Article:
The Indian’s central electronic locking is nice; the Harley’s old-style barrel locks are simple and foolproof. Both bikes have gloveboxes right and left up front, both with USB outlets in the right side one to charge your phone. The Harley’s are a bit annoying in that they’re spring loaded and want to close on your hand while you’re trying to reach in there. Both bikes have another 12V cigarette plug in the trunk, where you can stash a pair of helmets.

We decided the advantage of the side-hinged trunk is you don’t have to disturb Mama on the back seat.

Pursuit’s trunk flips forward and holds plenty.

Ryan says: The Pursuit is packed with features and technology. Some of the things I found myself using most often were the adjustable windshield and the ability to lock the cases with one press of a button on the key fob. Not only can you adjust the electronic Fox shock’s preload from the quick settings screen, you can also go a few steps deeper and adjust actual rider and luggage weights. All this tech makes the Harley feel dated by comparison.

Along with the Fox shock, the Indian’s Premium package gets you the IMU-controlled Smart Lean Technology for ABS and traction control, integrated driving lights, and heated touring comfort seat. The cool seat 2.0 is supposed to be new, improved, and available soon.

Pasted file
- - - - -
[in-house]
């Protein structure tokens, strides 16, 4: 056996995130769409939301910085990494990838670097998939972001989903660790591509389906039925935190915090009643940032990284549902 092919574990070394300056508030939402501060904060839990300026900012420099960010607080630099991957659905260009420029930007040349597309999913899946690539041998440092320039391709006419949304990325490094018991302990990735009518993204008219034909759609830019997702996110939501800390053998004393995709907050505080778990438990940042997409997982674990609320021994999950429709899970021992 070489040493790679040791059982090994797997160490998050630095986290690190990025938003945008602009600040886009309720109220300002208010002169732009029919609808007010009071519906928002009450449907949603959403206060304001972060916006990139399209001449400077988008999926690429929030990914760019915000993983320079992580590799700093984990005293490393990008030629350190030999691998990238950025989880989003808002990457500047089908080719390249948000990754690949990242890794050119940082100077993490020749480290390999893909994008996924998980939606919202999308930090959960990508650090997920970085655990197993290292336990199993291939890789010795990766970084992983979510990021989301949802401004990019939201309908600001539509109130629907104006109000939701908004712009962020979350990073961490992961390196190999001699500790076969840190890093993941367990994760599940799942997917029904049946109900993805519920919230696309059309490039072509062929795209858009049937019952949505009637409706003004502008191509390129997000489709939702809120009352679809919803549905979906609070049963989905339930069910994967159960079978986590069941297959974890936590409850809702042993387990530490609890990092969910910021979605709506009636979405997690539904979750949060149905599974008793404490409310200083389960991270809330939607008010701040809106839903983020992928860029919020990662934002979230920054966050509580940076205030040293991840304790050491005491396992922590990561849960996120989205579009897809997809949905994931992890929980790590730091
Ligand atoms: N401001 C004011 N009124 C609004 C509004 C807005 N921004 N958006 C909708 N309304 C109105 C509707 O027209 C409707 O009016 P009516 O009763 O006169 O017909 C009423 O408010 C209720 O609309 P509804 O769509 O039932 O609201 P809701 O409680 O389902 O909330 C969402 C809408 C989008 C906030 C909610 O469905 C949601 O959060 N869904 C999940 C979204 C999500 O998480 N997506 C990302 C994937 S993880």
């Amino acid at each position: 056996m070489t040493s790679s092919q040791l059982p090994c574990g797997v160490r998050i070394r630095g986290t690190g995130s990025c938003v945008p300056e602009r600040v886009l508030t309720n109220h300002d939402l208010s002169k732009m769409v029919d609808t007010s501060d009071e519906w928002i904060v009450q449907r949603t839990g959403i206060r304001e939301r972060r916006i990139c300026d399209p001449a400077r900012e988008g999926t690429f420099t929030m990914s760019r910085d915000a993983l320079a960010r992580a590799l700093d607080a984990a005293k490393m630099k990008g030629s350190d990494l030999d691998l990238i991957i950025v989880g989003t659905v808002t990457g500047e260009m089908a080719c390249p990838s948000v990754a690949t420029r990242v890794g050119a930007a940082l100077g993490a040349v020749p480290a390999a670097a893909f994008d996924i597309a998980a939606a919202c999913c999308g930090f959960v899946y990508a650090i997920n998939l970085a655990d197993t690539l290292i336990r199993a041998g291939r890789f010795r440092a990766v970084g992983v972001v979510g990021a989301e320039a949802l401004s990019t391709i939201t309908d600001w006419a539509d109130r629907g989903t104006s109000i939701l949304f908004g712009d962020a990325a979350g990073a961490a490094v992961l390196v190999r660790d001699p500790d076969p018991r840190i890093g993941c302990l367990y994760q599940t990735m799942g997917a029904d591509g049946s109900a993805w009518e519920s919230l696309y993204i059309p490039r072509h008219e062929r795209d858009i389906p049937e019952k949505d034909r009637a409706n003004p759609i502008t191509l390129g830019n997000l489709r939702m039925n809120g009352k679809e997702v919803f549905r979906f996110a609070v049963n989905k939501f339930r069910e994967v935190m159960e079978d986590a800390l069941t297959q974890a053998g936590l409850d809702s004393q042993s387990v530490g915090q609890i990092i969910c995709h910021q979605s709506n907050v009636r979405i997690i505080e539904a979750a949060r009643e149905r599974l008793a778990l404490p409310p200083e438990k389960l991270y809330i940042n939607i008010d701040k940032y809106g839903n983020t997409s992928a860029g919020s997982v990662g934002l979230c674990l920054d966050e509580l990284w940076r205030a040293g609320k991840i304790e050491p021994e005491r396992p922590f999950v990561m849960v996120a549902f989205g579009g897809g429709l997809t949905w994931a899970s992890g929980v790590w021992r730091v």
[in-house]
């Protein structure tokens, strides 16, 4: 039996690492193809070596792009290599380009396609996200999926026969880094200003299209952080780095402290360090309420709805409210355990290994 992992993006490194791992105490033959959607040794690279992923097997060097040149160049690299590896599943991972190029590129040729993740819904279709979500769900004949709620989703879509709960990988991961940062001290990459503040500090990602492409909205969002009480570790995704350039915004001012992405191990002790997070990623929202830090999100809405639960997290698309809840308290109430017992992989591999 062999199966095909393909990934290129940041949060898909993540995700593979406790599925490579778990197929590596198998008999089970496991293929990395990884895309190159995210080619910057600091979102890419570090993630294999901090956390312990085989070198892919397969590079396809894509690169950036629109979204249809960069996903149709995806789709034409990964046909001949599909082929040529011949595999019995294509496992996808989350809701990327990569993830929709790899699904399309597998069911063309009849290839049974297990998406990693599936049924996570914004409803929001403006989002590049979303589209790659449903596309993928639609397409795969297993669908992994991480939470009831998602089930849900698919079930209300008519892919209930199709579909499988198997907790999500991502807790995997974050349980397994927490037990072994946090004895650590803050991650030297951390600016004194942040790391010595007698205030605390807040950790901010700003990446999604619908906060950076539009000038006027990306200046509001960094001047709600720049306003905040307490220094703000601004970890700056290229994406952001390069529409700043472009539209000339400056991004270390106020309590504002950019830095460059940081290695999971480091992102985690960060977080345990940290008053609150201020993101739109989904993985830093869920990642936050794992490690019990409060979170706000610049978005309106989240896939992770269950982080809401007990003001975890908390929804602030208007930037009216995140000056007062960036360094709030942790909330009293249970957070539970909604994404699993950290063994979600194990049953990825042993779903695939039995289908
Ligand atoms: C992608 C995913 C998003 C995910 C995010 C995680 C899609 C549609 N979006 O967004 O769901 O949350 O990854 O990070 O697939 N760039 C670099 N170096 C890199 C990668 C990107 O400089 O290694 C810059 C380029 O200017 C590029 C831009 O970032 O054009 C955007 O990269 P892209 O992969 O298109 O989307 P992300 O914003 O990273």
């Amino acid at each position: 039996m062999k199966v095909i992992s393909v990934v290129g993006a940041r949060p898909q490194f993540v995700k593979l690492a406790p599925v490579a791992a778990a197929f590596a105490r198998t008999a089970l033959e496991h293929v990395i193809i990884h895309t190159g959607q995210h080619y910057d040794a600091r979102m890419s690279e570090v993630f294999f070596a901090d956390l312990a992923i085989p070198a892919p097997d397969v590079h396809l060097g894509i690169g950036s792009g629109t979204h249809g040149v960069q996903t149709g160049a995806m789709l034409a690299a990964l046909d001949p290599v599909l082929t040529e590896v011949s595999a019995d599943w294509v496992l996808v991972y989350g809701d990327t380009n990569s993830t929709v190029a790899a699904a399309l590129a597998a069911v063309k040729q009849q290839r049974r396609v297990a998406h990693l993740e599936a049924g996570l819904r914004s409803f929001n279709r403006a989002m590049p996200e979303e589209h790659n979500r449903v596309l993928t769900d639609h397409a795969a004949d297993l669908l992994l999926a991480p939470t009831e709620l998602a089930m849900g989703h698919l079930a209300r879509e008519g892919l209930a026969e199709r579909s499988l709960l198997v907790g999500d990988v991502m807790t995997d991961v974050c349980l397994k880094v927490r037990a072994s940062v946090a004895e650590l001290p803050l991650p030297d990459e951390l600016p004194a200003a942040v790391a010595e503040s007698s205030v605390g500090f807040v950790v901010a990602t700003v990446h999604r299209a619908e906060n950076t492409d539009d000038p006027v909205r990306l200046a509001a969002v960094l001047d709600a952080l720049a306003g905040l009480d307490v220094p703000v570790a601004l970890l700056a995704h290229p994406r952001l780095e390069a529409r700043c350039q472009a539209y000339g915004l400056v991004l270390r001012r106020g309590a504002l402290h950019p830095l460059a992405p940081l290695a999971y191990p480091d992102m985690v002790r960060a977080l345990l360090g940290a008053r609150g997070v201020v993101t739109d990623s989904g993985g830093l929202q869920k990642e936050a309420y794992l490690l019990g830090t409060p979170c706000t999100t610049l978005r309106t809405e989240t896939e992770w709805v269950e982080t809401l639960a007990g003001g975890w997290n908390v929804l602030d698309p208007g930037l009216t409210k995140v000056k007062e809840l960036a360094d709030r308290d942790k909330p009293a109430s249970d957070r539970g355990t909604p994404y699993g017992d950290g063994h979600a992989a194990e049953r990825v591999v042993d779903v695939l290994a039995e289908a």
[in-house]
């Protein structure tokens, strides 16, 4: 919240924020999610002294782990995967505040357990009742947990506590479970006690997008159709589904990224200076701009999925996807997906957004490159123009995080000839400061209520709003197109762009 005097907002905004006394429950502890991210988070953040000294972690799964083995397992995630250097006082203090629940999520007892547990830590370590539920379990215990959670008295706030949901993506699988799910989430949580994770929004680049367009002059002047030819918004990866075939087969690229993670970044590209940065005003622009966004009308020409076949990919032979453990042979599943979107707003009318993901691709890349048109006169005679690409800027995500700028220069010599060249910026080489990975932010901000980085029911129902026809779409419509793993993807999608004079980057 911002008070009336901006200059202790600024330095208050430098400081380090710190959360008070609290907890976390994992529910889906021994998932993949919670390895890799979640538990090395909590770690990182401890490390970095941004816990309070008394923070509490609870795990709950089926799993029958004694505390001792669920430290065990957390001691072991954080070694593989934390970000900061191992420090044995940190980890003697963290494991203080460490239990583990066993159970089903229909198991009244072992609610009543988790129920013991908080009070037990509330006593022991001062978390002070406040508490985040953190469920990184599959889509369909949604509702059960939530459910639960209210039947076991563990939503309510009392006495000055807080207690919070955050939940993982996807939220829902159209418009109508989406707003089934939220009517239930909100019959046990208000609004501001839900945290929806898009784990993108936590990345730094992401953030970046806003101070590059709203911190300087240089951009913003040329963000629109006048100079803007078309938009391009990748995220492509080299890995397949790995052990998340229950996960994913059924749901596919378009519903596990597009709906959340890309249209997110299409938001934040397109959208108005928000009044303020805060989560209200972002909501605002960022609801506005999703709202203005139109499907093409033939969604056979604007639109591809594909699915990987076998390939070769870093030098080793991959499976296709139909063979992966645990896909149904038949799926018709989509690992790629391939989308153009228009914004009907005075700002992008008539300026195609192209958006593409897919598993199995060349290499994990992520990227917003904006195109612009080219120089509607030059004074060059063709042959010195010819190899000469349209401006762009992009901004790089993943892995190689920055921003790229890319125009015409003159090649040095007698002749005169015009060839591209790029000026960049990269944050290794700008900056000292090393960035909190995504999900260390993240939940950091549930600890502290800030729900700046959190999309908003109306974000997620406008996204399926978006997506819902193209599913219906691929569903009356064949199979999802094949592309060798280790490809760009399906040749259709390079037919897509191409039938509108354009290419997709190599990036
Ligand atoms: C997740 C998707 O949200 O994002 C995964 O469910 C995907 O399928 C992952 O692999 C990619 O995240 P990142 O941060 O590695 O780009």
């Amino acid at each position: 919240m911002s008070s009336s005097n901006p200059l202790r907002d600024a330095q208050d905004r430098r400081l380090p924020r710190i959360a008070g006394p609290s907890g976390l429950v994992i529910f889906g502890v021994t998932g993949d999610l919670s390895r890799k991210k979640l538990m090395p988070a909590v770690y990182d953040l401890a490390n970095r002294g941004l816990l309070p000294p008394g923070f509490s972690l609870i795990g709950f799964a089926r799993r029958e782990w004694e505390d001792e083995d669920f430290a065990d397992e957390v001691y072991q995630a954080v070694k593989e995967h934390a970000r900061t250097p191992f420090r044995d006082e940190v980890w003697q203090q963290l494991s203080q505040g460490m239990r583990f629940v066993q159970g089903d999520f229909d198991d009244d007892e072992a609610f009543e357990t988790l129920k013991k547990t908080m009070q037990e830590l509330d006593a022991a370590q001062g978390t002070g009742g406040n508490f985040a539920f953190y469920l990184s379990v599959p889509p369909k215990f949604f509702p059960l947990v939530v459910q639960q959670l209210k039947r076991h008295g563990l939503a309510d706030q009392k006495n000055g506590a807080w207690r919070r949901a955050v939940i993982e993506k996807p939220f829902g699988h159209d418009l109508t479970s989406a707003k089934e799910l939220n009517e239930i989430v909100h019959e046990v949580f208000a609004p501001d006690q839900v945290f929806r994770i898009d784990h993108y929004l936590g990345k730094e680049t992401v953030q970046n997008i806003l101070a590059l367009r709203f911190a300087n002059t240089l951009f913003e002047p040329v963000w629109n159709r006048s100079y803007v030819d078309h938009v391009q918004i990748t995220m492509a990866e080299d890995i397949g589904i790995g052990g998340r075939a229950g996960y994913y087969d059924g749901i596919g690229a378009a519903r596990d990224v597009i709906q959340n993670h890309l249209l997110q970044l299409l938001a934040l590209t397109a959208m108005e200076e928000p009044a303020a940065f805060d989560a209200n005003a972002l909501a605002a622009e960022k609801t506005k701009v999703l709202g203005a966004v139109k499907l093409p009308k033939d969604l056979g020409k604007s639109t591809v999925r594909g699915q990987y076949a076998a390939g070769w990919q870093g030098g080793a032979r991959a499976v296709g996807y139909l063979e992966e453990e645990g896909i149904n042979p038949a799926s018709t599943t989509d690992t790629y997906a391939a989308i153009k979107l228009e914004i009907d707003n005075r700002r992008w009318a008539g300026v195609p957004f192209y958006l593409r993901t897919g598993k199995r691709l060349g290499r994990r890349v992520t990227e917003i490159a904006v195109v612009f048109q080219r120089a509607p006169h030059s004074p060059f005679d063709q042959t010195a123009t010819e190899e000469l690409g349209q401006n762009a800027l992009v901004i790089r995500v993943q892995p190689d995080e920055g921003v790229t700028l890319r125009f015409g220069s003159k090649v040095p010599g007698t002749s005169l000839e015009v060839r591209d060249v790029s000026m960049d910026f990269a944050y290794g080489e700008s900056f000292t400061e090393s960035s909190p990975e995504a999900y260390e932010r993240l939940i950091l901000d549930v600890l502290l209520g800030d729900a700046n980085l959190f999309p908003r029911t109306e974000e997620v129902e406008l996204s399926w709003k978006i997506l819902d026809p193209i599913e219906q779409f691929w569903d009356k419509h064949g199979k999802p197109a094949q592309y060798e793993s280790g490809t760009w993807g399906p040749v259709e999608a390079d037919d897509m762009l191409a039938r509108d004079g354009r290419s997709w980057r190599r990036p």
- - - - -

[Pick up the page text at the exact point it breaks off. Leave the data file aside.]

Adding the Reflex rider aid package to the Harley adds $1,025 to the $31,874 bottom line of our two-tone with black trim bike, and both motorcycles wind up within spitting distance of $33,000. But you get 930 pounds of motorcycle, so…

Now I get it

I don’t know if the big American V-Twin finally came to me or if I came to it, but seems like it’s a little of both. Indian forced Harley-Davidson to get off its laurels, and Harley-Davidson forced Indian to build significantly better machines if it had any chance of reaching The Base. But now I can see it. If a guy had a week or two off and no particular place to be, either of these is the best way to see the USA since the transcontinental railroad, and both are almost as heavy and stable. You can go faster than 80 on them – though it felt like plenty fast enough when the Indian bumped into its 110-mph governor and the Harley hit its at about 115 indicated. What’s the hurry, bub?

Either bike grants the bearer entry wherever you turn up. The locals will offer you a beer and the ladies will offer you a, well, who knows – but you’re starting off on the right foot when they don’t immediately assume you’re some kind of coastal elite pinhead on a Multistrada or a BMW in a color-coordinated suit, amIright?